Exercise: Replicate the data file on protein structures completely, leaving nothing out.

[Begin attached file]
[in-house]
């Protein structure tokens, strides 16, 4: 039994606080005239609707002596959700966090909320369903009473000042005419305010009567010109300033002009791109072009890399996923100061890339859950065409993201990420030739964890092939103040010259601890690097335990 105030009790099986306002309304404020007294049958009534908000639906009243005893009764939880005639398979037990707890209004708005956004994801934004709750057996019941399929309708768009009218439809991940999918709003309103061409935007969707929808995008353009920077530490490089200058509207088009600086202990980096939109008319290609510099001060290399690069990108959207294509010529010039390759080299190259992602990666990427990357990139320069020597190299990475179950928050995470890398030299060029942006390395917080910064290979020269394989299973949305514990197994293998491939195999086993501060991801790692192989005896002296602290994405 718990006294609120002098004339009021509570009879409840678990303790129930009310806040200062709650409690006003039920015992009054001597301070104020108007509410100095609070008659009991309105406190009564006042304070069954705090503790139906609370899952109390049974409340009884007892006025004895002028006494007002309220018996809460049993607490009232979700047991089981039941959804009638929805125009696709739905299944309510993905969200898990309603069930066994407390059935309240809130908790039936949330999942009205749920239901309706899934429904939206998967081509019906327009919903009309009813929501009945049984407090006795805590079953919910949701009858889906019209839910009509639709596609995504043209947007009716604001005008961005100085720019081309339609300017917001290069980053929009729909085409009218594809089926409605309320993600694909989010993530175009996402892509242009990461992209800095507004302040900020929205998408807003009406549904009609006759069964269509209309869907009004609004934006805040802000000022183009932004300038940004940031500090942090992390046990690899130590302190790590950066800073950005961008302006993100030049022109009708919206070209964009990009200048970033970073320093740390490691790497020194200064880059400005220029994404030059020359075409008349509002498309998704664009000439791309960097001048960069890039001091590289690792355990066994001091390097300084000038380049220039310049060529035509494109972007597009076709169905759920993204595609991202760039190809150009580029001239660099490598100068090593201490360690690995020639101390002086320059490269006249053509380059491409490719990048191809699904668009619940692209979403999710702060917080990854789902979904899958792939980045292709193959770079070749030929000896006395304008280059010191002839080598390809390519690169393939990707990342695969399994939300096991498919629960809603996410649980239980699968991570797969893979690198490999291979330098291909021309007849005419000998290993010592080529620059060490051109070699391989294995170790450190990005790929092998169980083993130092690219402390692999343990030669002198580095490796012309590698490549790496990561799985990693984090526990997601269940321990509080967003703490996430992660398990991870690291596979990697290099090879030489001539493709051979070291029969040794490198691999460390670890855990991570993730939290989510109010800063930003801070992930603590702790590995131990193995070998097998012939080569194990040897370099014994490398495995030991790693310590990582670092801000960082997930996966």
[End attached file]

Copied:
[in-house]
């Protein structure tokens, strides 16, 4: 039994606080005239609707002596959700966090909320369903009473000042005419305010009567010109300033002009791109072009890399996923100061890339859950065409993201990420030739964890092939103040010259601890690097335990 105030009790099986306002309304404020007294049958009534908000639906009243005893009764939880005639398979037990707890209004708005956004994801934004709750057996019941399929309708768009009218439809991940999918709003309103061409935007969707929808995008353009920077530490490089200058509207088009600086202990980096939109008319290609510099001060290399690069990108959207294509010529010039390759080299190259992602990666990427990357990139320069020597190299990475179950928050995470890398030299060029942006390395917080910064290979020269394989299973949305514990197994293998491939195999086993501060991801790692192989005896002296602290994405 718990006294609120002098004339009021509570009879409840678990303790129930009310806040200062709650409690006003039920015992009054001597301070104020108007509410100095609070008659009991309105406190009564006042304070069954705090503790139906609370899952109390049974409340009884007892006025004895002028006494007002309220018996809460049993607490009232979700047991089981039941959804009638929805125009696709739905299944309510993905969200898990309603069930066994407390059935309240809130908790039936949330999942009205749920239901309706899934429904939206998967081509019906327009919903009309009813929501009945049984407090006795805590079953919910949701009858889906019209839910009509639709596609995504043209947007009716604001005008961005100085720019081309339609300017917001290069980053929009729909085409009218594809089926409605309320993600694909989010993530175009996402892509242009990461992209800095507004302040900020929205998408807003009406549904009609006759069964269509209309869907009004609004934006805040802000000022183009932004300038940004940031500090942090992390046990690899130590302190790590950066800073950005961008302006993100030049022109009708919206070209964009990009200048970033970073320093740390490691790497020194200064880059400005220029994404030059020359075409008349509002498309998704664009000439791309960097001048960069890039001091590289690792355990066994001091390097300084000038380049220039310049060529035509494109972007597009076709169905759920993204595609991202760039190809150009580029001239660099490598100068090593201490360690690995020639101390002086320059490269006249053509380059491409490719990048191809699904668009619940692209979403999710702060917080990854789902979904899958792939980045292709193959770079070749030929000896006395304008280059010191002839080598390809390519690169393939990707990342695969399994939300096991498919629960809603996410649980239980699968991570797969893979690198490999291979330098291909021309007849005419000998290993010592080529620059060490051109070699391989294995170790450190990005790929092998169980083993130092690219402390692999343990030669002198580095490796012309590698490549790496990561799985990693984090526990997601269940321990509080967003703490996430992660398990991870690291596979990697290099090879030489001539493709051979070291029969040794490198691999460390670890855990991570993730939290989510109010800063930003801070992930603590702790590995131990193995070998097998012939080569194990040897370099014994490398495995030991790693310590990582670092801000960082997930996966």